FOR Sinead Matthews there is special poignancy in returning to the Crucible because it was here that she made her first professional stage appearance as Abigail in Arthur Miller’s The Crucible in 2004/5.
Now she is appearing in Restoration comedy The Way of the World as Millamant, the heroine of William Congreve’s tale of morals, money and romantic intrigue.
“I like to think I have learned a few things since then,” says the actor.
Descriptions of the play often refer to Millament as a “coquette” which suggests she’s flirty and girlish but Matthews thinks there is a lot more to her than that.
“She is incredibly headstrong and a bit of a whirlwind,” she says. “I often look at what others say about my character as a way of seeing how they are described. She is never described as being silly.”
Millamant is an heiress much desired by all around her – “loved by thousands” – but especially the rakeish anti-hero, Mirabell, whom she strings along.
“That’s what I found shocking when I read it and when I first thought about it,” she says. “How money defines who you are but that’s the way it was. A lot of people want her because of the money. You have to have the looks and the personality but without the money, forget it.”
Matthews comes to Sheffield “in the middle” of a project with the famous Theatre Complicite, The Master and Margarita, an adaptation of the Russian novel by Mikhail Bulgakov which will play at the Barbican in March and then tour abroad.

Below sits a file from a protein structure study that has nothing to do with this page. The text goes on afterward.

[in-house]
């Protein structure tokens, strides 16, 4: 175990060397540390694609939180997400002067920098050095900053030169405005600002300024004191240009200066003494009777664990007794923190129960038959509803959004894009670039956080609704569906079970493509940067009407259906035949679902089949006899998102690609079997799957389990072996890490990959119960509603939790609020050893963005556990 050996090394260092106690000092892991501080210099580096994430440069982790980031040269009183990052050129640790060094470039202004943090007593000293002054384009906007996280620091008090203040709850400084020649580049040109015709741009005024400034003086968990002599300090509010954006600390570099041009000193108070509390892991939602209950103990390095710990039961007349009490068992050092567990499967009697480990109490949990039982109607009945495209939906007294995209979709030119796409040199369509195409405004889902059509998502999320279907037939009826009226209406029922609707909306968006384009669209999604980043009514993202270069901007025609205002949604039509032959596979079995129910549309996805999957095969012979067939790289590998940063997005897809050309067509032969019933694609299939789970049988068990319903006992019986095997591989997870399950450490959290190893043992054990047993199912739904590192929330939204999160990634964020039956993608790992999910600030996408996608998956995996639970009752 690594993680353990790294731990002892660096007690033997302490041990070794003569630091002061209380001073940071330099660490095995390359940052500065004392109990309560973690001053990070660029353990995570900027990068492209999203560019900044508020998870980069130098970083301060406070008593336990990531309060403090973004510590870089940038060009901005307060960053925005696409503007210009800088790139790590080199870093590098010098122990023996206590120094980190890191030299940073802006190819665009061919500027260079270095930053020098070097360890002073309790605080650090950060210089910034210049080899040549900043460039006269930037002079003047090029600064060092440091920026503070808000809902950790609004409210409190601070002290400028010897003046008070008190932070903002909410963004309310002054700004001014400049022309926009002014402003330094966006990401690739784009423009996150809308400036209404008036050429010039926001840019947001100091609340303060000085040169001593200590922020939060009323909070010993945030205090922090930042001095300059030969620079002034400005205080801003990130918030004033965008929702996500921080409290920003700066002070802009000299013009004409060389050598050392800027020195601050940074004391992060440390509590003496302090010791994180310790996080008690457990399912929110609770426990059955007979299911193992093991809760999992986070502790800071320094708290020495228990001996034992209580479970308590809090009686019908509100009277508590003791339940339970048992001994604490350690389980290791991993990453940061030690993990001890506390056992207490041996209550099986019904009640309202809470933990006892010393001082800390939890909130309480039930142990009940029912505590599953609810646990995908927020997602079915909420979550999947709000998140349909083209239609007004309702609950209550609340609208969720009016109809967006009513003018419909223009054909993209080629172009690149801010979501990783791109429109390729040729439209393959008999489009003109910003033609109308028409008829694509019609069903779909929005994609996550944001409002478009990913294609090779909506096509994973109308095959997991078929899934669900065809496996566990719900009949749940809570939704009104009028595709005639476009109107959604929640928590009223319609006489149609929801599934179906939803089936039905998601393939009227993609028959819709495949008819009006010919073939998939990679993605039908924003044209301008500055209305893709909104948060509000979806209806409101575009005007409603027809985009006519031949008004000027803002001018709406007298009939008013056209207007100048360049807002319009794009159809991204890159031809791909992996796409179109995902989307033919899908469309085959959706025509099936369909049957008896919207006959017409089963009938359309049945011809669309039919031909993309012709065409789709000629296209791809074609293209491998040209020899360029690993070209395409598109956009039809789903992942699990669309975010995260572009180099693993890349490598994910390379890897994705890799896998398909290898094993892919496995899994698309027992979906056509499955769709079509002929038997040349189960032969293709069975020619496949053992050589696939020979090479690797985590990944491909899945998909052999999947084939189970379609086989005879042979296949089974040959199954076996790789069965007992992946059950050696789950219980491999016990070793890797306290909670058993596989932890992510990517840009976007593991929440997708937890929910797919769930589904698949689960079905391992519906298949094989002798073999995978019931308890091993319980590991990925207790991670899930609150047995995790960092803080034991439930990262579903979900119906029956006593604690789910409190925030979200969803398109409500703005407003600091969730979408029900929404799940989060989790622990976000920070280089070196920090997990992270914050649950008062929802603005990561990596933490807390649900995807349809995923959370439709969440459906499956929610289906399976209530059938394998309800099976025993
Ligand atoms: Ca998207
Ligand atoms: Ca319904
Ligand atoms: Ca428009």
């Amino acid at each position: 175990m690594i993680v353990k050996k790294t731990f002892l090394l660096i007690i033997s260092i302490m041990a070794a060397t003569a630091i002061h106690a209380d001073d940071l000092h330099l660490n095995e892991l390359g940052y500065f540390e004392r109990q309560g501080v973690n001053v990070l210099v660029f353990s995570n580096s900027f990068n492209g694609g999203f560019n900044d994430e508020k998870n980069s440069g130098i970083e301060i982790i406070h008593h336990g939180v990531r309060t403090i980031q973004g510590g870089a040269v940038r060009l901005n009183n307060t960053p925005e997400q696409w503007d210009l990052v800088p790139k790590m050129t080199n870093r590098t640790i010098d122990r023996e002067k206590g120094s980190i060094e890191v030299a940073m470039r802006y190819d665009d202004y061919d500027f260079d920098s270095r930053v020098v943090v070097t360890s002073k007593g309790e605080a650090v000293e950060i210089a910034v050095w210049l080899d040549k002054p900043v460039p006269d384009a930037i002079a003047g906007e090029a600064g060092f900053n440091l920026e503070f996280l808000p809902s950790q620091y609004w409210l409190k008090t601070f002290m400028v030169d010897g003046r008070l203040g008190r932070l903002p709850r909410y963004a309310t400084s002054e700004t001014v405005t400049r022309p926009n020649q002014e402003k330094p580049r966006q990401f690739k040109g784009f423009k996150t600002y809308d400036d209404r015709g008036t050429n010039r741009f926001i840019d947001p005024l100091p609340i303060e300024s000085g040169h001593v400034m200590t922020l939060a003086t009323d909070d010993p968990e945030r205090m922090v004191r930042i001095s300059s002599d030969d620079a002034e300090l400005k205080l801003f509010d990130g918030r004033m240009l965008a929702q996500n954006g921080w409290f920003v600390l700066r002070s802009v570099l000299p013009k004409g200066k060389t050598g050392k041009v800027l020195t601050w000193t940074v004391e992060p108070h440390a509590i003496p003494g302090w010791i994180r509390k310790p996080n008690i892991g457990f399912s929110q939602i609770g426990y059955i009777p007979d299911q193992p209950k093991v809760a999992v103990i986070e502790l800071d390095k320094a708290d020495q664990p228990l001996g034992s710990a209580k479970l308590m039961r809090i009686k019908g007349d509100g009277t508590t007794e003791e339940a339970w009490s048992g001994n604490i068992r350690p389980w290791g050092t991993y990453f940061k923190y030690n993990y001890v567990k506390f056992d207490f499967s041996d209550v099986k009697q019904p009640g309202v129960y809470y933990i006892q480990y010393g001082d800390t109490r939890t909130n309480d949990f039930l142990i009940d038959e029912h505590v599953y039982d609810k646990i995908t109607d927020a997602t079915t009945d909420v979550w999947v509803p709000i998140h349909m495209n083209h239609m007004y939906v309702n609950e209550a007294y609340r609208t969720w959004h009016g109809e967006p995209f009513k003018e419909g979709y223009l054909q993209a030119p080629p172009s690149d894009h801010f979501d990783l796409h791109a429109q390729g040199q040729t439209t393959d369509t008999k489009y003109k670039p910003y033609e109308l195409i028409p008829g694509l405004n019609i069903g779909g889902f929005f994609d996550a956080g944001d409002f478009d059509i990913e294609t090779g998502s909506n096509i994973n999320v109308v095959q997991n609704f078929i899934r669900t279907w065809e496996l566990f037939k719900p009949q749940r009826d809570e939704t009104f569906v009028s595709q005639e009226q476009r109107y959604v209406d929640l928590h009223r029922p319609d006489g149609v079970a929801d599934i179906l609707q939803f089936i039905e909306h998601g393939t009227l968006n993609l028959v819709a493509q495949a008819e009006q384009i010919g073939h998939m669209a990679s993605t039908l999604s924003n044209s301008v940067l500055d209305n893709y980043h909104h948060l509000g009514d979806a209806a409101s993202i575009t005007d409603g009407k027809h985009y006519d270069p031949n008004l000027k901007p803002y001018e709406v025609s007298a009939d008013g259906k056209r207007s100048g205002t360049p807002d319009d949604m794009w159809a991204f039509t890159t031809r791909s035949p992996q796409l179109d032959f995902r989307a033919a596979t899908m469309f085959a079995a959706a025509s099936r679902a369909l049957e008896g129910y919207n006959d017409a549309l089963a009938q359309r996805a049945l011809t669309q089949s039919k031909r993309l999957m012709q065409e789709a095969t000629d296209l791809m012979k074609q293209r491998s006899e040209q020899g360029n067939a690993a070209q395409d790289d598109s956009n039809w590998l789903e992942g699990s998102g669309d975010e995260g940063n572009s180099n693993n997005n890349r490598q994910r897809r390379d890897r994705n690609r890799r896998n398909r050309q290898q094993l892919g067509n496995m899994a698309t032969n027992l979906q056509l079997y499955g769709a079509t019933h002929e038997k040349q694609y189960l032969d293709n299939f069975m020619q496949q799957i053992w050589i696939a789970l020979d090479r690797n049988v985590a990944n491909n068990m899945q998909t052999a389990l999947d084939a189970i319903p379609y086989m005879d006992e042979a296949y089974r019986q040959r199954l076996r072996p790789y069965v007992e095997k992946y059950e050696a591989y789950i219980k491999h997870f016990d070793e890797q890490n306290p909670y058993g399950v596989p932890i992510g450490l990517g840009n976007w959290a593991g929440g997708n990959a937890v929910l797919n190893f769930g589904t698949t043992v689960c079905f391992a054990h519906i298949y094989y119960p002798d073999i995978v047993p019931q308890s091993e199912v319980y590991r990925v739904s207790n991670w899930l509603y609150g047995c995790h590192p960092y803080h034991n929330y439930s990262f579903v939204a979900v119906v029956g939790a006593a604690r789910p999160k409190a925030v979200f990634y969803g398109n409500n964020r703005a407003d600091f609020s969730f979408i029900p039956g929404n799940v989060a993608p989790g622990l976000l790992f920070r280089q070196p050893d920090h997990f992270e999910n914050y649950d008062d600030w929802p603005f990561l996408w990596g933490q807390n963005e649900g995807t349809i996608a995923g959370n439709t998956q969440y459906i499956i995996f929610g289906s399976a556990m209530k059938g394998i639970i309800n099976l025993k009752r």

“It’s an incredible technical challenge with multi-media elements and puppetry. We did three shows in Plymouth and in Luxembourg and then we’ve got two months off before the Barbican which is how I have been able to do The Way of the World,” explains the actor.
Prior to that Matthews was in the Mike Leigh play, Ecstasy, in the West End which proved quite a challenge. “It was a revival of a play first performed in 1979 and it was the first time he had ever done anything like that because he is used to starting from scratch with everything he does. He knew the characters better than we the actors did; it was like he was revisiting old friends.
“It was difficult but I felt safer because I had worked with him before and I felt I knew the character I was doing and he also knew her,” says Matthews, who appeared in Leigh’s films Vera Drake (“I was the first girl to have an abortion”) and Happy Go Lucky (in the café scene at the beginning).
Another significant theatrical experience was in The Glass Menagerie at the Young Vic opposite Deborah Findlay, playing the formidable Lady Wishfort in The Way of the World.
Also in the cast was her ex-boyfriend, Leo Bill. “We knew each other since we were 16 but we broke up. I was apprehensive at first but things changed and we’re now back together.” To the extent that he is also in the cast of The Way of the World which starts previewing at the Crucible on Wednesday and runs until February 25.